by Steven L. Meyers, Ph.D.
I like to think about The Four Donors as if it were a forgotten fragment of a lost hagaddah, written by a philanthropist long ago, translated for our day. Whether you are a philanthropist or a fundraiser, it’s a message in a bottle, which resonates for people seeking to understand their charitable impulse. The Four Children offers a lesson on meeting people where they are and appreciating them for what they are. The Four Donors helps translate the charitable inclination into action through personalized philanthropy: finding just the right gift for the right person at just the right time. This message in a bottle seems relevant all year long, not just at Passover.
Four Donor Personalities
(from a lost haggadah)
1. The Wise Donor: This is the wise and loyal annual donor, who gives without being asked, perhaps even every year. We meet the wise donor right where they are. We thank them for the gifts they have been making. Because they give every year, they are eager to hear about ways they can increase the impact of their annual gift, even without having to change one bit their regular habit of giving at first. For instance, when they commit to a series of annual gifts, each gift in the series can have up to twenty times the impact of a solitary gift (based on a spending rate of 5%). When the time is right, they’ll want to hear about other annual donors, like them, who established bequests and achieved an impact from their gift far beyond what they might have imagined possible.
2. The Wicked Donor: This donor is not really so wicked, after all. He or she gives, but also needs to receive something in return. We meet this donor right where they are. We can suggest a new way in which they can give, through a charitable gift annuity, and be assured of receiving secure payments each year for their lifetime. As they grow more secure about their own income, they are intrigued to hear that some donors establish an annuity every year, with some having a dozen or more. Enjoying this security, a surprising number of annuitants become annual donors, by contributing some of the income they don’t need, year after year. Because they feel so invested, they are also pleased to learn that many annuity donors have made bequests, which turn out to be much larger than any gifts they could make during their lifetime.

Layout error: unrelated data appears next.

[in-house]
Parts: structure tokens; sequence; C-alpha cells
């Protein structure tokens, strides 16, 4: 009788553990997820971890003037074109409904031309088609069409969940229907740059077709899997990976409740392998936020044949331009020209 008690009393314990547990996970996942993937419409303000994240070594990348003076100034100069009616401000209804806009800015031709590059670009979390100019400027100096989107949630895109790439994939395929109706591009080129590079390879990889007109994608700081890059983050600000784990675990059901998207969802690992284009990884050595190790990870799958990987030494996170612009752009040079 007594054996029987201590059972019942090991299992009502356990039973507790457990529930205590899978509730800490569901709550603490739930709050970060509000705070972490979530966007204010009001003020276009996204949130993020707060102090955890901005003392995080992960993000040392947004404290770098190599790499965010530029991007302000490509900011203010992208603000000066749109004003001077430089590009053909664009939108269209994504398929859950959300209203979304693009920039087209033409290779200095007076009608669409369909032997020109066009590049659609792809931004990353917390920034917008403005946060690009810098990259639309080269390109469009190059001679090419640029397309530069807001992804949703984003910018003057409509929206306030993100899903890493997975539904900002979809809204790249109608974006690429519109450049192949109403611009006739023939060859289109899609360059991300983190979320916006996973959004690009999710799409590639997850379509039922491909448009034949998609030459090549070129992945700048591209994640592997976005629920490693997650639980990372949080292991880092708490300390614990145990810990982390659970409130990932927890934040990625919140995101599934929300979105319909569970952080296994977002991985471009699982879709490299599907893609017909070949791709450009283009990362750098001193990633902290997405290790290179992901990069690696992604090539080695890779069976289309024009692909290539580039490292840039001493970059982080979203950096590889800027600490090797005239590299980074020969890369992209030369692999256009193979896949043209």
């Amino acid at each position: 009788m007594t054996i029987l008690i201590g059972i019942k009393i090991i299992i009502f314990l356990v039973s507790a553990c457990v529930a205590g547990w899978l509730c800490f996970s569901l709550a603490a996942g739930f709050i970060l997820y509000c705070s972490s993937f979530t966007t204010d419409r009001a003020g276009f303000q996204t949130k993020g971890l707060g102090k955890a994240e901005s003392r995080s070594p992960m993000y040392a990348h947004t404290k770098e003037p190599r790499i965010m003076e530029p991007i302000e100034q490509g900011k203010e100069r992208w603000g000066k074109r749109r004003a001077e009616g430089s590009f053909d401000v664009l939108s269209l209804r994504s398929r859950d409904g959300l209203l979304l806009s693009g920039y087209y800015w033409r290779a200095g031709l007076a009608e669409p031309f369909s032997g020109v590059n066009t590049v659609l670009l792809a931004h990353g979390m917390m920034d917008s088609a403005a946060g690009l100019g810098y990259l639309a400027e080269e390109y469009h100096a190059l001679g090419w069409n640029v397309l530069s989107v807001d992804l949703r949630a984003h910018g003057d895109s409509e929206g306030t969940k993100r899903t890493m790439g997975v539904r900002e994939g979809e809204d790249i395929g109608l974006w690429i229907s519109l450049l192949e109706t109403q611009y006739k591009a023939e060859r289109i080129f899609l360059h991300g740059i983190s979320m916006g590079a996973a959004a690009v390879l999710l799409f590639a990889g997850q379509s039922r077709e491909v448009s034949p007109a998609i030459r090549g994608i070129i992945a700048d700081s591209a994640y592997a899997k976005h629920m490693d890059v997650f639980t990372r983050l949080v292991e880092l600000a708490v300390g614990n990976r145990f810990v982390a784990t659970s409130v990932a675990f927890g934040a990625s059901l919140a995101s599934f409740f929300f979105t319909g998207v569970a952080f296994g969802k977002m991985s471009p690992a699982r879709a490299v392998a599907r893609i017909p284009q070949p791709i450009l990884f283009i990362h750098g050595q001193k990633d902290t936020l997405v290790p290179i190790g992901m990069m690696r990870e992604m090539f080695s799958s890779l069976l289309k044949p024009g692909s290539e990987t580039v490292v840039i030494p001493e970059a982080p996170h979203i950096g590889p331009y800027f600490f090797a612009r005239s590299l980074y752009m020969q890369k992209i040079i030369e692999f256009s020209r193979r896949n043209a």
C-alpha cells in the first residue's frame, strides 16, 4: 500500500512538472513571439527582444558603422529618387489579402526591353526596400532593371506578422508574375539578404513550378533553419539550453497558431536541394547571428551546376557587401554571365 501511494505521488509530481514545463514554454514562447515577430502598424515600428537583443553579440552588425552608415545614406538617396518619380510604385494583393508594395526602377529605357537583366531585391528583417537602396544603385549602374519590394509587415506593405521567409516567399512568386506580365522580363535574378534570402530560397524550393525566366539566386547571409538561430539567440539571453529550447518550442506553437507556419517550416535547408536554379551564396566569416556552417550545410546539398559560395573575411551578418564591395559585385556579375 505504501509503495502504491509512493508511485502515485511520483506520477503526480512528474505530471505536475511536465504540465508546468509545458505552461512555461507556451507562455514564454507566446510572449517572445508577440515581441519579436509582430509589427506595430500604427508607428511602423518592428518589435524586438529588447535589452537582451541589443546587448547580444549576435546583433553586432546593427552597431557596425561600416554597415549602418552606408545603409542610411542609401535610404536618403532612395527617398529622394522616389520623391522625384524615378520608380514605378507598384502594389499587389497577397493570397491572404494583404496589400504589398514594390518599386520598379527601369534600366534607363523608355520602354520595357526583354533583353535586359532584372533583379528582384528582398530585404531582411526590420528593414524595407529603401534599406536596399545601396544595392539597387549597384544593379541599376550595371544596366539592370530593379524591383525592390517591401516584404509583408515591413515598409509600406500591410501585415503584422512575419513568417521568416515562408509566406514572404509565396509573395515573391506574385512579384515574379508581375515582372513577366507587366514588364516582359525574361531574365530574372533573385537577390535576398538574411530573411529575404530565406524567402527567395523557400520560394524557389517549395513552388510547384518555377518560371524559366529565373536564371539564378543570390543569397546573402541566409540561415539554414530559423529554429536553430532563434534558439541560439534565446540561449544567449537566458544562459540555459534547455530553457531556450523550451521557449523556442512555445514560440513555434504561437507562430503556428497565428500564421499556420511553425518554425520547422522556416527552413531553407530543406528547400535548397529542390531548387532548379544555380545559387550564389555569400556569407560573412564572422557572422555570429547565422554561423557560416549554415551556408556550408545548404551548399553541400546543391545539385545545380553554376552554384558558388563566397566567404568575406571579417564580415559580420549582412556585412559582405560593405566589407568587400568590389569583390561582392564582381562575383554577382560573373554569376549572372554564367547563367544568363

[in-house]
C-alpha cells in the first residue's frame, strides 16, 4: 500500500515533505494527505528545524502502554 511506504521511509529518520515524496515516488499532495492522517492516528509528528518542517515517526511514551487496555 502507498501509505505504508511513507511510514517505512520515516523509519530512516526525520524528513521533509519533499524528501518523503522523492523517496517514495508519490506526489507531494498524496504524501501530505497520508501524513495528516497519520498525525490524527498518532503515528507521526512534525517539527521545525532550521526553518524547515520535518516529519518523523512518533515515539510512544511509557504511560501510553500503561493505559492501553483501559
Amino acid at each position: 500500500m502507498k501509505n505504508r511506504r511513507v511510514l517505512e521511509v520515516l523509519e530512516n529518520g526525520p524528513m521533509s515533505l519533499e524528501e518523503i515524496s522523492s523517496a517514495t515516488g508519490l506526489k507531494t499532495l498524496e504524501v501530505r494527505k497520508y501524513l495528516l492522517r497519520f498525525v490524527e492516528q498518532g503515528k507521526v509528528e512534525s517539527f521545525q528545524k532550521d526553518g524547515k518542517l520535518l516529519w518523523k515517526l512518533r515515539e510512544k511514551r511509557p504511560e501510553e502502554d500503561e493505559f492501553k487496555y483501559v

3. The Simple Donor: With the simple donor, tradition rules and a bequest is the gift they begin and sometimes end with. They often chose the same form of giving as their parents, saying as my parent planted before me, so do I plant for my (charitable) children. We meet this donor right where they are and thank them for their gift intention, telling them that from bequests often come the largest and most significant contributions for basic research. Some bequest donors feel a need to assure themselves of the certainty of their ultimate gift, and they may seek ways to make a secure pledge of their gift. Bequest donors are so often the most ardent supporters we have, and some are only too happy to begin making a modest annual gift, to start up a scholarship during their lifetime with spending rate gifts, knowing their gift of greatest significance will come later.
4. The Naïve Donor: The naïve donor is most rare – a donor who does not know how to act on their charitable impulse. While they may be very successful financially, they may still have no idea of what a pledge is. Or, they may have inherited great wealth and feel overwhelmed now at becoming the steward of a parent’s or a sibling’s or even a child’s legacy. They may have the smartest advisors and feel a great drive to give, but have no idea about how or what, or even what to give for. That they turn to you is a great privilege. Meet this donor where they are, and listen to what is important to them, not to you. They bring a worthy challenge to help find what is most important to them, as they begin their philanthropic journey.
Steven L. Meyers, Ph.D., is Vice President, Center for Personalized Philanthropy, American Committee for the Weizmann Institute of Science. He can be reached at [email protected]
This post first appeared on eJewish Philanthropy April 17, 2012.